Re: Newbie Wireless Question [7:95793] posted 01/06/2005
- Subject: Re: Newbie Wireless Question [7:95793]
- From: ""Chuck Whose Road is Ever Shorter"" <nobody@xxxxxxxxxxxxxx>
- Date: Thu, 6 Jan 2005 12:03:13 -0500
""Russ Uhte"" wrote in message
> Marko Milivojevic wrote:
>>>So, on a 54 Mbps system, that number truly is the maximum raw data
>>>rate for all combined traffic on that access point. Is that a correct
>> If I understand how those things work, it's not only on that AP, but
>> within range of any other transmitting device, be it on that AP, or the
>> next to it. I might be very very wrong about this, though...
> This all depends on how your channels are spaced. If your channels are
> properly spaced, the traffic on 1 AP will not affect the traffic on
> another AP. For example, if you have 1 AP on channel 1, and the next
> one on channel 6, they can both operate at their full bandwidth.
> However, if you have an AP on channel 1, and then one right next to it
> on channel 2, there will be interference across the frequencies, and you
> will definitely notice a slow down on both devices.
Gotta be careful with terms like "full bandwidth"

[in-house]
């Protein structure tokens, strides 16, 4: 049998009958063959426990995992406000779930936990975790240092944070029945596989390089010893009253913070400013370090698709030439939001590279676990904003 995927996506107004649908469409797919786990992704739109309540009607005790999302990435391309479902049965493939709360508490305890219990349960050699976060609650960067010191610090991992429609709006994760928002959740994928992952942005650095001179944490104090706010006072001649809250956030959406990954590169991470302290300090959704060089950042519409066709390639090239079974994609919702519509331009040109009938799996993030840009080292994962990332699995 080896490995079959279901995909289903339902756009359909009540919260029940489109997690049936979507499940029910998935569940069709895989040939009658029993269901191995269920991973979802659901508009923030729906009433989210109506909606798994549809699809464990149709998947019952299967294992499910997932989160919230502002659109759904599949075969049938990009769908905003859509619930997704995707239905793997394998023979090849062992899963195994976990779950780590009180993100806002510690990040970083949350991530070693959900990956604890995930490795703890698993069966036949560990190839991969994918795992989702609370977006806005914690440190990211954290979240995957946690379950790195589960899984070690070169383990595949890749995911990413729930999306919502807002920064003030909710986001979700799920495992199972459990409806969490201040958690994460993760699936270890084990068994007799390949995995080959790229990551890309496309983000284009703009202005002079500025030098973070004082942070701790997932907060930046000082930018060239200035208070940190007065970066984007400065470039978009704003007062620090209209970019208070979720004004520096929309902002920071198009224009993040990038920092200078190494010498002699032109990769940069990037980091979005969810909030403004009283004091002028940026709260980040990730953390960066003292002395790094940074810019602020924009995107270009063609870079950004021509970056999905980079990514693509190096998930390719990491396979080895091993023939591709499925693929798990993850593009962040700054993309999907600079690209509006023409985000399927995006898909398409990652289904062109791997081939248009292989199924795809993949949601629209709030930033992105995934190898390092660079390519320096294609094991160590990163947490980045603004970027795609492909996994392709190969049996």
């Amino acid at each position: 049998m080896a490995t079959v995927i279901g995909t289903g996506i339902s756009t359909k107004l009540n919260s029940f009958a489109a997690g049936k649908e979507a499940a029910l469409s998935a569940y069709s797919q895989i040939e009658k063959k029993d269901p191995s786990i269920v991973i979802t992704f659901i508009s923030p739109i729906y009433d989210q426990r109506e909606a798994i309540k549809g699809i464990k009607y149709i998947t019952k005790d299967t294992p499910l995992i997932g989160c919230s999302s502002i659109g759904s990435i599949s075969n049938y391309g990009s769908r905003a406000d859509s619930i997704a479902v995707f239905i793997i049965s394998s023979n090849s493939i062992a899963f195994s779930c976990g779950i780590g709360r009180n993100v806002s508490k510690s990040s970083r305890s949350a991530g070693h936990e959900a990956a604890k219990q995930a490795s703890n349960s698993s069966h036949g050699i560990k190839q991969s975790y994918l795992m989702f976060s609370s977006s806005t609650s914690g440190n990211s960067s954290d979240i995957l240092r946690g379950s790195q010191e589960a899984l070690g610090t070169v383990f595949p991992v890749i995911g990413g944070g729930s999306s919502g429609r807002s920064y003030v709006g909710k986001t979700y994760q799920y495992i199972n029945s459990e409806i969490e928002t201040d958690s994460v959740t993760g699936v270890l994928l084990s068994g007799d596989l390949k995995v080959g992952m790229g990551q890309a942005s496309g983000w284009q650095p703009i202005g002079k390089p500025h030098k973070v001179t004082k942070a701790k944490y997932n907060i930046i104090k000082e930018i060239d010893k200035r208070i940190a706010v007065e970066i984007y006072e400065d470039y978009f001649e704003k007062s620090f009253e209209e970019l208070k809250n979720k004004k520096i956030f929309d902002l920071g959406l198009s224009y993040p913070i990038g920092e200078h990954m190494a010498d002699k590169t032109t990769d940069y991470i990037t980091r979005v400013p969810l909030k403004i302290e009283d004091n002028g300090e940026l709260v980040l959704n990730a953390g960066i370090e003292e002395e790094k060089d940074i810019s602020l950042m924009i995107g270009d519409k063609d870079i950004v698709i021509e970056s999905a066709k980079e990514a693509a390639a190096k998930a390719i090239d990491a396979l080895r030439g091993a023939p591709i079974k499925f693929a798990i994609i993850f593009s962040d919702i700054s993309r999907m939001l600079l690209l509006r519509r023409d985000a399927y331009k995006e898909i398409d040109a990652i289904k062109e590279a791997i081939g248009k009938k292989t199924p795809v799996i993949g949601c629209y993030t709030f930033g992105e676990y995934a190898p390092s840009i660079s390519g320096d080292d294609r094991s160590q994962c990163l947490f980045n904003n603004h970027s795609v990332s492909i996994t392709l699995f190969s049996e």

We are talking about radio, same as that thing we listen to while driving
around town. Each radio station broadcasts on a particular frequency. When
you are in an area where two different stations broadcast on the same or
overlapping (nearby) frequency, you know the result - mud. Radio broadcasts
get the "full bandwidth" because they are one way and all listeners are
Station to station radio such as one might remember from old movies (
Police, CB radio, etc ) required that one side complete transmission before
the other side could respond. That's a roger. Over. We have all heard the
802.11 provide the mechanisms that allow sharing of frequencies. Because it
is radio, only one station can use any given frequency at any time.
"Channels" are really frequencies.
Note that 802.11N - high speed wireless - will be able to increase
"bandwidth" by using multiple antennas and multiple frequencies (channels).
So called full duplex wireless bridges, such as sold by Proxim and Terabeam,
have send and receive channels (frequencies)
Next time someone says that 802.11 is full duplex, you might... ah never
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